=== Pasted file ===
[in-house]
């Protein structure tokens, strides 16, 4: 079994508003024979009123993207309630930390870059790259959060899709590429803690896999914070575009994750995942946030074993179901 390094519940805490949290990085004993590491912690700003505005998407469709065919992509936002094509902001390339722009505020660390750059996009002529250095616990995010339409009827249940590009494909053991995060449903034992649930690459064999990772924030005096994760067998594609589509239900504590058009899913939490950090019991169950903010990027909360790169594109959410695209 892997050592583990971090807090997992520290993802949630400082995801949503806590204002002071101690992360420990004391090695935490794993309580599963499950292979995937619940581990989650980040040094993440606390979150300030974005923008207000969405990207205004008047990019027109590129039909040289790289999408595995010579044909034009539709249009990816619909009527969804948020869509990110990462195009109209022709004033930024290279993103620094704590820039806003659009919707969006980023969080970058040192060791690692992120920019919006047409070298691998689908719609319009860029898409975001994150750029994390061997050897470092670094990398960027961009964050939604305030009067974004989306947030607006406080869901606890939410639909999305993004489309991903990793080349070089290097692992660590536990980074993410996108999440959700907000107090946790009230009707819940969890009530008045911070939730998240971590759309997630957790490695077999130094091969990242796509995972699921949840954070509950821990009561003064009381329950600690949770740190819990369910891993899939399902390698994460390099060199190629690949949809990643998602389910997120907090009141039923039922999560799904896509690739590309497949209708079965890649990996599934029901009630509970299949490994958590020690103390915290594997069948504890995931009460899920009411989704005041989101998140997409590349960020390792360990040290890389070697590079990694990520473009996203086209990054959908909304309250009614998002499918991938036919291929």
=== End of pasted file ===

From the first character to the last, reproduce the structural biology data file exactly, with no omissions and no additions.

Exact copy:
[in-house]
């Protein structure tokens, strides 16, 4: 079994508003024979009123993207309630930390870059790259959060899709590429803690896999914070575009994750995942946030074993179901 390094519940805490949290990085004993590491912690700003505005998407469709065919992509936002094509902001390339722009505020660390750059996009002529250095616990995010339409009827249940590009494909053991995060449903034992649930690459064999990772924030005096994760067998594609589509239900504590058009899913939490950090019991169950903010990027909360790169594109959410695209 892997050592583990971090807090997992520290993802949630400082995801949503806590204002002071101690992360420990004391090695935490794993309580599963499950292979995937619940581990989650980040040094993440606390979150300030974005923008207000969405990207205004008047990019027109590129039909040289790289999408595995010579044909034009539709249009990816619909009527969804948020869509990110990462195009109209022709004033930024290279993103620094704590820039806003659009919707969006980023969080970058040192060791690692992120920019919006047409070298691998689908719609319009860029898409975001994150750029994390061997050897470092670094990398960027961009964050939604305030009067974004989306947030607006406080869901606890939410639909999305993004489309991903990793080349070089290097692992660590536990980074993410996108999440959700907000107090946790009230009707819940969890009530008045911070939730998240971590759309997630957790490695077999130094091969990242796509995972699921949840954070509950821990009561003064009381329950600690949770740190819990369910891993899939399902390698994460390099060199190629690949949809990643998602389910997120907090009141039923039922999560799904896509690739590309497949209708079965890649990996599934029901009630509970299949490994958590020690103390915290594997069948504890995931009460899920009411989704005041989101998140997409590349960020390792360990040290890389070697590079990694990520473009996203086209990054959908909304309250009614998002499918991938036919291929």